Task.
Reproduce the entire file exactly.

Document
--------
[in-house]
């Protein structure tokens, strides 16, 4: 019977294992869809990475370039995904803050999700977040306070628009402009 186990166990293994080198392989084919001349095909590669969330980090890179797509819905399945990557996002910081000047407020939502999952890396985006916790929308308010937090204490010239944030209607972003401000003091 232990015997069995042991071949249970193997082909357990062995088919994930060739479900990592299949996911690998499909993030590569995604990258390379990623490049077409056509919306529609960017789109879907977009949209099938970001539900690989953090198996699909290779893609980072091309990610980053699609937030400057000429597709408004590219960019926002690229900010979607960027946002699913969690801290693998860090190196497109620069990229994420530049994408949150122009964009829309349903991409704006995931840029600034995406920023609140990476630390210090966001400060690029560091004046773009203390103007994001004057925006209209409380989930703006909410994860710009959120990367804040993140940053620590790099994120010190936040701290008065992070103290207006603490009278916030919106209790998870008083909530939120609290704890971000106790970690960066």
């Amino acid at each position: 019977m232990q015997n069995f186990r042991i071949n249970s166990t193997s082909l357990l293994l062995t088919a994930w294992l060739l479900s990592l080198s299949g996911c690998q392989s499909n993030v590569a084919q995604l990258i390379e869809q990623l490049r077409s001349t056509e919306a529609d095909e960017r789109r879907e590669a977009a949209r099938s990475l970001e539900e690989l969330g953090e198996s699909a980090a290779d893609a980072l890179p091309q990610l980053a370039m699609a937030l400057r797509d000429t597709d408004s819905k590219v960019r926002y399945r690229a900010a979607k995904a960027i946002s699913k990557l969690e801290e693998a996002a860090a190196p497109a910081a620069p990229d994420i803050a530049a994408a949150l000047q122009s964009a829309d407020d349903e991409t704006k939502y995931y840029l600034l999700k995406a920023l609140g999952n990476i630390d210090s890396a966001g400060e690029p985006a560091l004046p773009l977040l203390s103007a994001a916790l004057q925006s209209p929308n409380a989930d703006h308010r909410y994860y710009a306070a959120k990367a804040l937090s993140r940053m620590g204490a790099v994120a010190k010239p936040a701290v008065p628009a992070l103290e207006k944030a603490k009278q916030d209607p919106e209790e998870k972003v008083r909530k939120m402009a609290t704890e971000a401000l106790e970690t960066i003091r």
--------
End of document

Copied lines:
[in-house]
């Protein structure tokens, strides 16, 4: 019977294992869809990475370039995904803050999700977040306070628009402009 186990166990293994080198392989084919001349095909590669969330980090890179797509819905399945990557996002910081000047407020939502999952890396985006916790929308308010937090204490010239944030209607972003401000003091 232990015997069995042991071949249970193997082909357990062995088919994930060739479900990592299949996911690998499909993030590569995604990258390379990623490049077409056509919306529609960017789109879907977009949209099938970001539900690989953090198996699909290779893609980072091309990610980053699609937030400057000429597709408004590219960019926002690229900010979607960027946002699913969690801290693998860090190196497109620069990229994420530049994408949150122009964009829309349903991409704006995931840029600034995406920023609140990476630390210090966001400060690029560091004046773009203390103007994001004057925006209209409380989930703006909410994860710009959120990367804040993140940053620590790099994120010190936040701290008065992070103290207006603490009278916030919106209790998870008083909530939120609290704890971000106790970690960066």
């Amino acid at each position: 019977m232990q015997n069995f186990r042991i071949n249970s166990t193997s082909l357990l293994l062995t088919a994930w294992l060739l479900s990592l080198s299949g996911c690998q392989s499909n993030v590569a084919q995604l990258i390379e869809q990623l490049r077409s001349t056509e919306a529609d095909e960017r789109r879907e590669a977009a949209r099938s990475l970001e539900e690989l969330g953090e198996s699909a980090a290779d893609a980072l890179p091309q990610l980053a370039m699609a937030l400057r797509d000429t597709d408004s819905k590219v960019r926002y399945r690229a900010a979607k995904a960027i946002s699913k990557l969690e801290e693998a996002a860090a190196p497109a910081a620069p990229d994420i803050a530049a994408a949150l000047q122009s964009a829309d407020d349903e991409t704006k939502y995931y840029l600034l999700k995406a920023l609140g999952n990476i630390d210090s890396a966001g400060e690029p985006a560091l004046p773009l977040l203390s103007a994001a916790l004057q925006s209209p929308n409380a989930d703006h308010r909410y994860y710009a306070a959120k990367a804040l937090s993140r940053m620590g204490a790099v994120a010190k010239p936040a701290v008065p628009a992070l103290e207006k944030a603490k009278q916030d209607p919106e209790e998870k972003v008083r909530k939120m402009a609290t704890e971000a401000l106790e970690t960066i003091r």